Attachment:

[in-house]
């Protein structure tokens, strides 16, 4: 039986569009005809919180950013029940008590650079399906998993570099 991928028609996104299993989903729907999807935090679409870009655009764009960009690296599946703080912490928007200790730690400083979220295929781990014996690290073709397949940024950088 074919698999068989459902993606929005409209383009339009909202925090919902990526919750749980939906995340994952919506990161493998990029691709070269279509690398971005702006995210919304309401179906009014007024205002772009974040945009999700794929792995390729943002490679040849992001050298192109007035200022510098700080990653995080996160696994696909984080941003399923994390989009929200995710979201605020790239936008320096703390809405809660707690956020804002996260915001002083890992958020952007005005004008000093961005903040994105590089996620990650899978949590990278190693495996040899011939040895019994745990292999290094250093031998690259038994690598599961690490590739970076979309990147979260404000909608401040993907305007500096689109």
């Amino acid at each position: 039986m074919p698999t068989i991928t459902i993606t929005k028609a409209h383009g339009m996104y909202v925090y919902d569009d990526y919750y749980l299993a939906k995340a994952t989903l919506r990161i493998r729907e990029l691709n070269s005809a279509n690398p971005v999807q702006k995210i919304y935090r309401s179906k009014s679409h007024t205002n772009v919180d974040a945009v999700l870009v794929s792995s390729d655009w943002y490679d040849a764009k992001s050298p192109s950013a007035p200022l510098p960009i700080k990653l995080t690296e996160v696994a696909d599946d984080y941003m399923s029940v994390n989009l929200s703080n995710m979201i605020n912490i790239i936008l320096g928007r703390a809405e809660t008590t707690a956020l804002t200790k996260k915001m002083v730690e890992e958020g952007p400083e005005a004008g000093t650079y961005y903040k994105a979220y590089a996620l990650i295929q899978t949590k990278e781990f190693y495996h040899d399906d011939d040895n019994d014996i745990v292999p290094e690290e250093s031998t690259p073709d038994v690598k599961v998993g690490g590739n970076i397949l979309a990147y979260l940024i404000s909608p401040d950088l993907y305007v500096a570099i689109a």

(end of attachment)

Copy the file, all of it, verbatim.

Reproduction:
[in-house]
């Protein structure tokens, strides 16, 4: 039986569009005809919180950013029940008590650079399906998993570099 991928028609996104299993989903729907999807935090679409870009655009764009960009690296599946703080912490928007200790730690400083979220295929781990014996690290073709397949940024950088 074919698999068989459902993606929005409209383009339009909202925090919902990526919750749980939906995340994952919506990161493998990029691709070269279509690398971005702006995210919304309401179906009014007024205002772009974040945009999700794929792995390729943002490679040849992001050298192109007035200022510098700080990653995080996160696994696909984080941003399923994390989009929200995710979201605020790239936008320096703390809405809660707690956020804002996260915001002083890992958020952007005005004008000093961005903040994105590089996620990650899978949590990278190693495996040899011939040895019994745990292999290094250093031998690259038994690598599961690490590739970076979309990147979260404000909608401040993907305007500096689109």
């Amino acid at each position: 039986m074919p698999t068989i991928t459902i993606t929005k028609a409209h383009g339009m996104y909202v925090y919902d569009d990526y919750y749980l299993a939906k995340a994952t989903l919506r990161i493998r729907e990029l691709n070269s005809a279509n690398p971005v999807q702006k995210i919304y935090r309401s179906k009014s679409h007024t205002n772009v919180d974040a945009v999700l870009v794929s792995s390729d655009w943002y490679d040849a764009k992001s050298p192109s950013a007035p200022l510098p960009i700080k990653l995080t690296e996160v696994a696909d599946d984080y941003m399923s029940v994390n989009l929200s703080n995710m979201i605020n912490i790239i936008l320096g928007r703390a809405e809660t008590t707690a956020l804002t200790k996260k915001m002083v730690e890992e958020g952007p400083e005005a004008g000093t650079y961005y903040k994105a979220y590089a996620l990650i295929q899978t949590k990278e781990f190693y495996h040899d399906d011939d040895n019994d014996i745990v292999p290094e690290e250093s031998t690259p073709d038994v690598k599961v998993g690490g590739n970076i397949l979309a990147y979260l940024i404000s909608p401040d950088l993907y305007v500096a570099i689109a």